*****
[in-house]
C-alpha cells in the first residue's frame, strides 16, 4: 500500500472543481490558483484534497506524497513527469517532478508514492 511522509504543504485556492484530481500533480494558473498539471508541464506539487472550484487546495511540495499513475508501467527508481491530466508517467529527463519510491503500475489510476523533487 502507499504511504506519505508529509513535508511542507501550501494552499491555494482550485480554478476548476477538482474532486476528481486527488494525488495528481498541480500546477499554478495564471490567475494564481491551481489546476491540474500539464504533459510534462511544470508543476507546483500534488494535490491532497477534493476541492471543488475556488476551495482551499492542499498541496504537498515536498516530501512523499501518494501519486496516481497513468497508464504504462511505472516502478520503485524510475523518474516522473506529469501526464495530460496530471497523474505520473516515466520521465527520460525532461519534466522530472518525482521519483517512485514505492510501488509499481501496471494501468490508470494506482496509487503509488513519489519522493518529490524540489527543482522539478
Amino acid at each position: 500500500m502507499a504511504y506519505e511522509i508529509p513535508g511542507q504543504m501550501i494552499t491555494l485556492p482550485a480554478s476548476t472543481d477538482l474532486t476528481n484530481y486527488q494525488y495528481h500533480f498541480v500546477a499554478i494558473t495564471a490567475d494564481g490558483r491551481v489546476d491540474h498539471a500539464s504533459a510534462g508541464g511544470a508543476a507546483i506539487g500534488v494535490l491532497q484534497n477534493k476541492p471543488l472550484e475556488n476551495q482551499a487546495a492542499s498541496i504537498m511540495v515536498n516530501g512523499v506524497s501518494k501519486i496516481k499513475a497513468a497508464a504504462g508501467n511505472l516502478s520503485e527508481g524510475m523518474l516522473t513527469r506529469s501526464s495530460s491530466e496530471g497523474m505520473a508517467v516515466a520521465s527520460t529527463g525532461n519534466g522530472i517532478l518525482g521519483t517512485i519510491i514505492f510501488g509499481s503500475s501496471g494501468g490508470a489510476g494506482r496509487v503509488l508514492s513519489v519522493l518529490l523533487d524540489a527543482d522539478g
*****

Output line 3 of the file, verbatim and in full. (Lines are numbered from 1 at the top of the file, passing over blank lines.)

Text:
Amino acid at each position: 500500500m502507499a504511504y506519505e511522509i508529509p513535508g511542507q504543504m501550501i494552499t491555494l485556492p482550485a480554478s476548476t472543481d477538482l474532486t476528481n484530481y486527488q494525488y495528481h500533480f498541480v500546477a499554478i494558473t495564471a490567475d494564481g490558483r491551481v489546476d491540474h498539471a500539464s504533459a510534462g508541464g511544470a508543476a507546483i506539487g500534488v494535490l491532497q484534497n477534493k476541492p471543488l472550484e475556488n476551495q482551499a487546495a492542499s498541496i504537498m511540495v515536498n516530501g512523499v506524497s501518494k501519486i496516481k499513475a497513468a497508464a504504462g508501467n511505472l516502478s520503485e527508481g524510475m523518474l516522473t513527469r506529469s501526464s495530460s491530466e496530471g497523474m505520473a508517467v516515466a520521465s527520460t529527463g525532461n519534466g522530472i517532478l518525482g521519483t517512485i519510491i514505492f510501488g509499481s503500475s501496471g494501468g490508470a489510476g494506482r496509487v503509488l508514492s513519489v519522493l518529490l523533487d524540489a527543482d522539478g